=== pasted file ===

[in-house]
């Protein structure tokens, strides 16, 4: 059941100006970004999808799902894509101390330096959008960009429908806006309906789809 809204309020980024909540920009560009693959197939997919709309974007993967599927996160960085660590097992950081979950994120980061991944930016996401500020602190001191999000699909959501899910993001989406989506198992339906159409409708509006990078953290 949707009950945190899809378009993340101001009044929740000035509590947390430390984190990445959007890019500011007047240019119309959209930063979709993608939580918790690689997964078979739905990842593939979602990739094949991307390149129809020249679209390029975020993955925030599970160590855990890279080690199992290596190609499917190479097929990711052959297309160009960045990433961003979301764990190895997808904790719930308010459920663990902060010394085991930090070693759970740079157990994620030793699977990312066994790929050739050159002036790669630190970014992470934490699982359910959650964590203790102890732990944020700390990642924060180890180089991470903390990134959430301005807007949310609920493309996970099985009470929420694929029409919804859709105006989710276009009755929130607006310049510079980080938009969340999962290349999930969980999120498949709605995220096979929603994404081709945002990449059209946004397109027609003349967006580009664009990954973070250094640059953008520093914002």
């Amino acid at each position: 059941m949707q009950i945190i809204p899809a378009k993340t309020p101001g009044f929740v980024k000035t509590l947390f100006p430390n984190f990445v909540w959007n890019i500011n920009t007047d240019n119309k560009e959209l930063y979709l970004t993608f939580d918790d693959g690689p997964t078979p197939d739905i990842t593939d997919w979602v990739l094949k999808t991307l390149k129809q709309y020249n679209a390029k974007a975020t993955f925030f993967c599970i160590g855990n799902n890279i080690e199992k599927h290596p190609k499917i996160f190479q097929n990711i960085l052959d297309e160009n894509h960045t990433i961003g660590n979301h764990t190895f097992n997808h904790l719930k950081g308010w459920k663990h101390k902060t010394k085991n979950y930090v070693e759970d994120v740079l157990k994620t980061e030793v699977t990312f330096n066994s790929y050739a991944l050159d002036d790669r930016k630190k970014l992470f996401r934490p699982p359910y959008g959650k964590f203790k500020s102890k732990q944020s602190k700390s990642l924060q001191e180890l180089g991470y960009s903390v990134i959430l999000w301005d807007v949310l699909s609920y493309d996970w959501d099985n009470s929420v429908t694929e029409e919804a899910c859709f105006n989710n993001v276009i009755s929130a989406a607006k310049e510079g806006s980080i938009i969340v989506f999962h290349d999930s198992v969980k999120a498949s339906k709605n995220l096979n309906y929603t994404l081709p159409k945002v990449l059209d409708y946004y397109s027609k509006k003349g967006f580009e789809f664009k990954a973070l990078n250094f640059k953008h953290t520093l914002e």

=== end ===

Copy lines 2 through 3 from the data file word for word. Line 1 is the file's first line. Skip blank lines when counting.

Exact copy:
């Protein structure tokens, strides 16, 4: 059941100006970004999808799902894509101390330096959008960009429908806006309906789809 809204309020980024909540920009560009693959197939997919709309974007993967599927996160960085660590097992950081979950994120980061991944930016996401500020602190001191999000699909959501899910993001989406989506198992339906159409409708509006990078953290 949707009950945190899809378009993340101001009044929740000035509590947390430390984190990445959007890019500011007047240019119309959209930063979709993608939580918790690689997964078979739905990842593939979602990739094949991307390149129809020249679209390029975020993955925030599970160590855990890279080690199992290596190609499917190479097929990711052959297309160009960045990433961003979301764990190895997808904790719930308010459920663990902060010394085991930090070693759970740079157990994620030793699977990312066994790929050739050159002036790669630190970014992470934490699982359910959650964590203790102890732990944020700390990642924060180890180089991470903390990134959430301005807007949310609920493309996970099985009470929420694929029409919804859709105006989710276009009755929130607006310049510079980080938009969340999962290349999930969980999120498949709605995220096979929603994404081709945002990449059209946004397109027609003349967006580009664009990954973070250094640059953008520093914002």
């Amino acid at each position: 059941m949707q009950i945190i809204p899809a378009k993340t309020p101001g009044f929740v980024k000035t509590l947390f100006p430390n984190f990445v909540w959007n890019i500011n920009t007047d240019n119309k560009e959209l930063y979709l970004t993608f939580d918790d693959g690689p997964t078979p197939d739905i990842t593939d997919w979602v990739l094949k999808t991307l390149k129809q709309y020249n679209a390029k974007a975020t993955f925030f993967c599970i160590g855990n799902n890279i080690e199992k599927h290596p190609k499917i996160f190479q097929n990711i960085l052959d297309e160009n894509h960045t990433i961003g660590n979301h764990t190895f097992n997808h904790l719930k950081g308010w459920k663990h101390k902060t010394k085991n979950y930090v070693e759970d994120v740079l157990k994620t980061e030793v699977t990312f330096n066994s790929y050739a991944l050159d002036d790669r930016k630190k970014l992470f996401r934490p699982p359910y959008g959650k964590f203790k500020s102890k732990q944020s602190k700390s990642l924060q001191e180890l180089g991470y960009s903390v990134i959430l999000w301005d807007v949310l699909s609920y493309d996970w959501d099985n009470s929420v429908t694929e029409e919804a899910c859709f105006n989710n993001v276009i009755s929130a989406a607006k310049e510079g806006s980080i938009i969340v989506f999962h290349d999930s198992v969980k999120a498949s339906k709605n995220l096979n309906y929603t994404l081709p159409k945002v990449l059209d409708y946004y397109s027609k509006k003349g967006f580009e789809f664009k990954a973070l990078n250094f640059k953008h953290t520093l914002e």